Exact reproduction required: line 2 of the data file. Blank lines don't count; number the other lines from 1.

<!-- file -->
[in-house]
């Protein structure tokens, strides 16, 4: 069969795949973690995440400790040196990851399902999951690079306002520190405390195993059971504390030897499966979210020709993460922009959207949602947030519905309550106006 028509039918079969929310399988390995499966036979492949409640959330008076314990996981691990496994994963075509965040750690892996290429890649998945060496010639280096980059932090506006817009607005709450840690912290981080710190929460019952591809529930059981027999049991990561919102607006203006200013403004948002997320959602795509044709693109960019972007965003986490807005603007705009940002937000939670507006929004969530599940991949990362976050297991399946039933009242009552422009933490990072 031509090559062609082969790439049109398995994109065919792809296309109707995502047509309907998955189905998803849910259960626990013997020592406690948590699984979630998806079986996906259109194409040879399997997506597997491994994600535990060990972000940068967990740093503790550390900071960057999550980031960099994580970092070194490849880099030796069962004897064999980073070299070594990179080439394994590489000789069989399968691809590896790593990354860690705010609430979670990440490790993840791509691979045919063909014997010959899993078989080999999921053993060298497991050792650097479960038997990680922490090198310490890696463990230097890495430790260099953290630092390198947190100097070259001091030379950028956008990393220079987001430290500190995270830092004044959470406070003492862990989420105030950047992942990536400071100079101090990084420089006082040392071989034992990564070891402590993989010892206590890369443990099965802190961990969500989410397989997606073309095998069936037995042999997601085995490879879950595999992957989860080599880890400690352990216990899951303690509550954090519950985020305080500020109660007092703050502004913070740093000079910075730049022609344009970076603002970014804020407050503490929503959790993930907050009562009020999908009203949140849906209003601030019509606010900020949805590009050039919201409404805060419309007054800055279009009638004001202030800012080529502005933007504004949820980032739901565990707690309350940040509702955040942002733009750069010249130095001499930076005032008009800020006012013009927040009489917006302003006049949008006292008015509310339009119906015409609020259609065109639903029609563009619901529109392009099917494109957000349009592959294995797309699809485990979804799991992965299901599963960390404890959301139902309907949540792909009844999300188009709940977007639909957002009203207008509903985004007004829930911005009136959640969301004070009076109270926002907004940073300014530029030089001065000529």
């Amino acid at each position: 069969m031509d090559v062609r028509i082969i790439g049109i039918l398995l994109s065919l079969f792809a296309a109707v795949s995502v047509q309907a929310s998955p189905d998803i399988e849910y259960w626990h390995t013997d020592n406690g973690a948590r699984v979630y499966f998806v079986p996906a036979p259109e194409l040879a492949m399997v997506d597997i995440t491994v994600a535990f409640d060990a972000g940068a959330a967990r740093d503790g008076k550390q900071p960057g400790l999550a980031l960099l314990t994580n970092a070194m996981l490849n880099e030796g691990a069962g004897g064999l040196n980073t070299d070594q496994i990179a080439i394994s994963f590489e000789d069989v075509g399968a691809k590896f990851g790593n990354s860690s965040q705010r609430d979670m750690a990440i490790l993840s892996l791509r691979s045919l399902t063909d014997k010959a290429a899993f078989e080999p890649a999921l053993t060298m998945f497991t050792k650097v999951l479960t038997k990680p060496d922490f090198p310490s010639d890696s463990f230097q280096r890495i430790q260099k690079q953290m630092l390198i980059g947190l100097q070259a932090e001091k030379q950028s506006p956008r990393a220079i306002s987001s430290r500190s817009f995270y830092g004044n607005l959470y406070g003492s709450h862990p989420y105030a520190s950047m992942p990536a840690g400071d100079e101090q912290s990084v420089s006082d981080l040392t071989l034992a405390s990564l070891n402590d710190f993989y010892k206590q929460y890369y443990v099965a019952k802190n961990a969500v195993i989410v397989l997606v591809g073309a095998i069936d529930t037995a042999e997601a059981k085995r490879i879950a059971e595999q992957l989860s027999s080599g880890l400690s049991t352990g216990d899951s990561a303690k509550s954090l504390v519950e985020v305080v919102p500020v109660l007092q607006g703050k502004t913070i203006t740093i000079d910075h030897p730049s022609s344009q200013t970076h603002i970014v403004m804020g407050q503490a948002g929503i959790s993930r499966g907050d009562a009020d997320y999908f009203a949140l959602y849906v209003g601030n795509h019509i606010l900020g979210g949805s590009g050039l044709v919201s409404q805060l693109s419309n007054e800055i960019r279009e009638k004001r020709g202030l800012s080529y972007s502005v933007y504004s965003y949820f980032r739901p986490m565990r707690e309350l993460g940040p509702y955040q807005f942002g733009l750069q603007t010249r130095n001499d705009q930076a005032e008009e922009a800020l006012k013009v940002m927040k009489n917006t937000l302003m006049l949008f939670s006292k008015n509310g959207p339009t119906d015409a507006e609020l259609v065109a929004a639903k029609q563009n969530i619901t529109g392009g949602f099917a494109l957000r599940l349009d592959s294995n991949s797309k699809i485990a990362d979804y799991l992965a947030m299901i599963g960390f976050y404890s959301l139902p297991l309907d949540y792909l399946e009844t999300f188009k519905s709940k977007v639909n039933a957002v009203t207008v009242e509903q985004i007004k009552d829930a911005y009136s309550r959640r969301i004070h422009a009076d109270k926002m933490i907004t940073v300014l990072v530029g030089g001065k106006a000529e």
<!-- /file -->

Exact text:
């Protein structure tokens, strides 16, 4: 069969795949973690995440400790040196990851399902999951690079306002520190405390195993059971504390030897499966979210020709993460922009959207949602947030519905309550106006 028509039918079969929310399988390995499966036979492949409640959330008076314990996981691990496994994963075509965040750690892996290429890649998945060496010639280096980059932090506006817009607005709450840690912290981080710190929460019952591809529930059981027999049991990561919102607006203006200013403004948002997320959602795509044709693109960019972007965003986490807005603007705009940002937000939670507006929004969530599940991949990362976050297991399946039933009242009552422009933490990072 031509090559062609082969790439049109398995994109065919792809296309109707995502047509309907998955189905998803849910259960626990013997020592406690948590699984979630998806079986996906259109194409040879399997997506597997491994994600535990060990972000940068967990740093503790550390900071960057999550980031960099994580970092070194490849880099030796069962004897064999980073070299070594990179080439394994590489000789069989399968691809590896790593990354860690705010609430979670990440490790993840791509691979045919063909014997010959899993078989080999999921053993060298497991050792650097479960038997990680922490090198310490890696463990230097890495430790260099953290630092390198947190100097070259001091030379950028956008990393220079987001430290500190995270830092004044959470406070003492862990989420105030950047992942990536400071100079101090990084420089006082040392071989034992990564070891402590993989010892206590890369443990099965802190961990969500989410397989997606073309095998069936037995042999997601085995490879879950595999992957989860080599880890400690352990216990899951303690509550954090519950985020305080500020109660007092703050502004913070740093000079910075730049022609344009970076603002970014804020407050503490929503959790993930907050009562009020999908009203949140849906209003601030019509606010900020949805590009050039919201409404805060419309007054800055279009009638004001202030800012080529502005933007504004949820980032739901565990707690309350940040509702955040942002733009750069010249130095001499930076005032008009800020006012013009927040009489917006302003006049949008006292008015509310339009119906015409609020259609065109639903029609563009619901529109392009099917494109957000349009592959294995797309699809485990979804799991992965299901599963960390404890959301139902309907949540792909009844999300188009709940977007639909957002009203207008509903985004007004829930911005009136959640969301004070009076109270926002907004940073300014530029030089001065000529």